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‘Joker’ controversy: NYPD increase presence for screenings

NYPD joins other police departments across the country in preparing for potential violence.

Joaquin Phoenix as Arthur Fleck in “Joker,” a Warner Bros. Pictures release.
Joaquin Phoenix as Arthur Fleck in “Joker,” a Warner Bros. Pictures release.
Niko Tavernise, Warner Bros. Entertainment Inc.

The New York Police Department will increase its presence outside of “Joker” screenings this week due to a rise in fear over potential violence for the film, the New York Post reports.

NYPD Chief of Patrol Rodney Harrison told all the city’s precincts to add police coverage to all theaters in New York City planning to show the film, according to the Post.

The film’s first screening in NYC will be at the Alice Tully Hall at Lincoln Center during the New York Film Festival.

Unnamed sources told the New York Post that some cops won’t wear their uniforms when they attend screenings at AMC theaters within the city.

An unnamed high-ranking police source told the Post that the coverage will exist “until further notice, so every showing time at each theater will be covered until we are directed to stop.”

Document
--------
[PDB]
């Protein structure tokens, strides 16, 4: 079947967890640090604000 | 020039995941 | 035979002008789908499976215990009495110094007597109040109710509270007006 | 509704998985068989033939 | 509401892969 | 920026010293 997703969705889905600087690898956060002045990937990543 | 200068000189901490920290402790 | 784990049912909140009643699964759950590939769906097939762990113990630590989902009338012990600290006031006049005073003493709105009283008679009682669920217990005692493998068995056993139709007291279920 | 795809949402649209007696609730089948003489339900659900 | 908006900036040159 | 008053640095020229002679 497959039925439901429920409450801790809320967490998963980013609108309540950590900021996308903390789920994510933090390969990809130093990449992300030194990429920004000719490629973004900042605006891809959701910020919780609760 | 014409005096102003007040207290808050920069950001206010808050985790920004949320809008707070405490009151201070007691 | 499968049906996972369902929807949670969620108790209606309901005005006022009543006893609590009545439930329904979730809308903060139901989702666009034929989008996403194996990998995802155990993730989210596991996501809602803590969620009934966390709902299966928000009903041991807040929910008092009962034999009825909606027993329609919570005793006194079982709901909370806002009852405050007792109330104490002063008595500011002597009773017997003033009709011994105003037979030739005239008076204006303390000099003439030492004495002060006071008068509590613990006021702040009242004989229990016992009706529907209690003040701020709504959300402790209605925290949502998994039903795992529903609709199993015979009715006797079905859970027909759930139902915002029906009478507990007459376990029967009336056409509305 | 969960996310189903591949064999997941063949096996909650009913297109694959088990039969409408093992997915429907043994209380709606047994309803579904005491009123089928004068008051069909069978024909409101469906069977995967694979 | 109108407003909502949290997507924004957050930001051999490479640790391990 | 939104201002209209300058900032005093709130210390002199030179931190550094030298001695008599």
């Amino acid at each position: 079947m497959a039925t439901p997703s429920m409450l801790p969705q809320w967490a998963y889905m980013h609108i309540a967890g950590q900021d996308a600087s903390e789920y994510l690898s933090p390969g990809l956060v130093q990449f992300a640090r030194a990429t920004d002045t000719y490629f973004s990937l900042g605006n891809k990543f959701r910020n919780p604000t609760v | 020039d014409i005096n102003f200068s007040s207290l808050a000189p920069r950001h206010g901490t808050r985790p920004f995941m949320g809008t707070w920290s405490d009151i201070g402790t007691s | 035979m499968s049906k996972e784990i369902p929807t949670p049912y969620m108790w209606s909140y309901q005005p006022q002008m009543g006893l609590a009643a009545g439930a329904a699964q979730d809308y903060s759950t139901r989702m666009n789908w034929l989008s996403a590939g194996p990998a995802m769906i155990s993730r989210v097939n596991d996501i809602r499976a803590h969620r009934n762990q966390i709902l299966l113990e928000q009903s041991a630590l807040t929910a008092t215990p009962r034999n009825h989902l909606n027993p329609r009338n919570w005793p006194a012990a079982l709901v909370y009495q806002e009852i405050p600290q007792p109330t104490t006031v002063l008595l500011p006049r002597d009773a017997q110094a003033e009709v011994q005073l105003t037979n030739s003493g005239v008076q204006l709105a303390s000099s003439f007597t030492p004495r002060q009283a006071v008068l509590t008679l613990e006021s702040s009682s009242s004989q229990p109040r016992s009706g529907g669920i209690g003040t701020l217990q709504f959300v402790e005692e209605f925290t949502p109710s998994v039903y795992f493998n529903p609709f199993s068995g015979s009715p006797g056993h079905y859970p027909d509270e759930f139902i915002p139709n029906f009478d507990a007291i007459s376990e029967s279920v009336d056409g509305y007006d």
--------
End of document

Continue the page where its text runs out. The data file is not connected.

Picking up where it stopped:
Context: The new “Joker” film arrives in theaters this Thursday. Several media reports from the last month hint at potential violence sprouting from the film. In response, the Los Angeles Police Department announced it would increase security. Other, smaller police forces have opted to do the same. Landmark theaters banned cosplay for the film. Regal Cinemas and Warner Bros. all issued statements head of the film’s release, too. The worries began when reports surfaced that members of the U.S Army were concerned about potential threats. “Joker” director Todd Phillips said he doesn’t enjoy the outrage.

Bigger picture: Though there’s no specific threat known for the film, experts are concerned about what the film may lead to. I spoke with a number of experts who said the film’s glorification of a comic book villain could lead to someone interpreting the film in the wrong way, leading to a potential moment of violence. The Joker, after all, is a violent character and has a history of inciting his own violence.